“I’m not brilliant, but I’m pretty smart”: Compromises and apologies in female college athletes’ constructions of ‘self’
- Author(s): Pilver, Lindsey
- et al.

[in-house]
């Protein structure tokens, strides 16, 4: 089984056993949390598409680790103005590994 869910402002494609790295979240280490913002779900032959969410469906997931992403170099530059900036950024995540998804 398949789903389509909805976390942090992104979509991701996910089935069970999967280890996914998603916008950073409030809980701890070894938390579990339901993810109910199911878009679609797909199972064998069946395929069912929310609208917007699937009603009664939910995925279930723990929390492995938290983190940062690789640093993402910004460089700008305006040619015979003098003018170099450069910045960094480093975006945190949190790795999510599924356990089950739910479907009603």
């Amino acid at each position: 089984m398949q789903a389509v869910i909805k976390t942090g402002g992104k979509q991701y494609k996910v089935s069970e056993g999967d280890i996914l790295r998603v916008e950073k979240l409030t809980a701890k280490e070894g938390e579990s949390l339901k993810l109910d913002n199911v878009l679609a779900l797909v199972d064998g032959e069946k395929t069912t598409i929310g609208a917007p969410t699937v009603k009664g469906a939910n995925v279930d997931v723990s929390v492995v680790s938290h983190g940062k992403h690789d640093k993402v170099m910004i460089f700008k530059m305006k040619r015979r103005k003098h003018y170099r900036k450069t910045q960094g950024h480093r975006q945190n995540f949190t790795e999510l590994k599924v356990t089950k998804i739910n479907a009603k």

With its long history as an exclusively male domain, competitive sports stands as a key site for exploration of the gender constructs and hegemonic structures that persist within athletics, reflecting the conditions and arrangements of society in general. Women have gradually integrated this space, simultaneously upsetting and renegotiating the traditional social arrangements found within it. This integration is an ongoing process, impeded or smoothed by the cultural ideologies of specific historical moments. In this ongoing study, the authors explore how women position themselves within the gendered space of sport. As they construct and establish identities as women, as students, as athletes, and as female athletes, do they encounter competing and contradictory expectations of woman and athlete? To what extent are conflicting identities present, if at all? What discursive practices do these women employ to situate themselves and the identities they construct within the athletic space and the larger social space which they occupy? In a series of interviews with college aged female athletes conducted at an elite, single-sex, liberal arts college in the northeast United States, the author explores the various identities these women negotiate in varied settings such as on the field, in the classroom, and in the dorm. Using a poststructuralist approach to discourse analysis, interviews were analyzed with a focus on the self-positions that the subjects adopt and the conflicting discourses they utilize to reveal the multiple subjectivities the women take up in order to make sense of themselves and their lives.